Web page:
After the burial of the suitors by their relatives, Odysseus sacrifices to the Nymphs and sails off to Elis in order to inspect his oxen-stables there. Polyxenus, who supervises his stables, offers him hospitality and gives him a bowl as a gift. The epic must have departed on a digression at this point, featuring an extended ekphrasis with respect to the story of Trophonius, Agamedes, and Augeas. After the completion of his inspection, Odysseus sails back to Ithaca and carries out the sacrifices Teiresias had told him to perform. He then travels to the land of the Thesprotians. After marrying Callidice, queen of the Thesprotians, Odysseus becomes king and decides to stay there. He has a son with her, whose name is Polypoites. When a war breaks out between the Thesprotians and the Brygians he leads the Thesprotian army but fails to defeat the enemy. Ares and Athena support the Brygians and the Thesprotians respectively, but it is Apollo who brings the war to an end by calling for a truce. After Callidice's death, Odysseus gives the throne to Polypoites and returns to Ithaca. It is at this point that Telegonus, who has been told by his mother Circe that he is the son of Odysseus, arrives at Ithaca in search of his father and ravages the island. Odysseus tries to avert the danger but is killed by the ignorant Telegonus, who uses as a weapon a spear barbed with the spine of a sting-ray. When he realizes that he has killed his own father, Telegonus laments and brings the body of Odysseus together with Telemachus and Penelope to Aeaea, Circe's island. Then, Telegonus is married to Penelope and Telemachus to Circe, who makes them all immortal.
The poems of the Epic Cycle are assumed to be the reworking of myths and narratives which had their roots in an oral tradition predating that of many of the myths and narratives which took their present form in the Iliad and the Odyssey. The remains of these texts allow us to investigate diachronic aspects of epic diction as well as the extent of variation within it on the part of individual authors - two of the most important questions in modern research on archaic epic. They also help to illuminate the early history of Greek mythology. Access to the poems, however, has been thwarted by their current fragmentary state. This volume provides the scholarly community and graduate students with a thorough critical foundation for reading and interpreting them.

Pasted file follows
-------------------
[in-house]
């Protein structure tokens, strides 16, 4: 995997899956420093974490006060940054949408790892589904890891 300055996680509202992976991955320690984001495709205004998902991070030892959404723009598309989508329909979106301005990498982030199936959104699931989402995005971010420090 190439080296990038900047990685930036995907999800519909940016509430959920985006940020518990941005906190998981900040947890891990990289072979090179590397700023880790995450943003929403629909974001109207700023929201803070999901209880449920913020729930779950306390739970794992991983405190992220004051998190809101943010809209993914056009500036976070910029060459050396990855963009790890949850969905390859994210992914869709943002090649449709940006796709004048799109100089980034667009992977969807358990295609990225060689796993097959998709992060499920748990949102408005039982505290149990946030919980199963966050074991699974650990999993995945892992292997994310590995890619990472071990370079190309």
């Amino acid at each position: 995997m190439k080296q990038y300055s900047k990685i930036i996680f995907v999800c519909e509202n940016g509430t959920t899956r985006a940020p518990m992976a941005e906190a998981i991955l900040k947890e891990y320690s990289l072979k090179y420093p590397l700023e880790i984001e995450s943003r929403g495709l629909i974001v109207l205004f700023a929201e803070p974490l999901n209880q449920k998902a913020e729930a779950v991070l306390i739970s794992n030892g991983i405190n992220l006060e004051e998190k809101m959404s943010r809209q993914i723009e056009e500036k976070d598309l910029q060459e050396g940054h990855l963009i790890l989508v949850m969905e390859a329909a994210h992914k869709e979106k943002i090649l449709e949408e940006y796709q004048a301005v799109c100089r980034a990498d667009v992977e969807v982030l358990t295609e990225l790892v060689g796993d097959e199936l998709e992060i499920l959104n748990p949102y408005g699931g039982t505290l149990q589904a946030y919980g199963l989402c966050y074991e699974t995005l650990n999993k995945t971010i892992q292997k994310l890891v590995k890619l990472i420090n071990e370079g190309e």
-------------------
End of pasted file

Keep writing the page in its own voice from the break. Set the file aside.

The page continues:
The huge differences characterizing the main editions of the Greek epic poets of the Archaic period are well known. The sparse amount of information available poses serious problems; so too does the lack of unanimous acceptance of the same methodological principles with respect to the attribution of a citation to a given author and poem. The case of the Telegony is typical: Bernabé lists five fragments, Davies two (only one in common with Bernabé), and West six (four in common with Bernabé, one in common with Davies, and one published by Livrea ten years after the appearance of the editions of Bernabé and Davies). To alert the reader that the attribution of fragments 1 and 2 to the Telegony is conjectural and not based on ancient evidence, West attaches an asterisk to them. My aim is to discuss both what certain scholars have taken as one (and, for exactly 110 years, the only) of the two surviving lines from Eugammon's Telegony, that is fr. 1 (PEG 1, Bernabé = *1 West) = fr. 2 (Allen), and also what appears as fr. *2 in West's Loeb edition.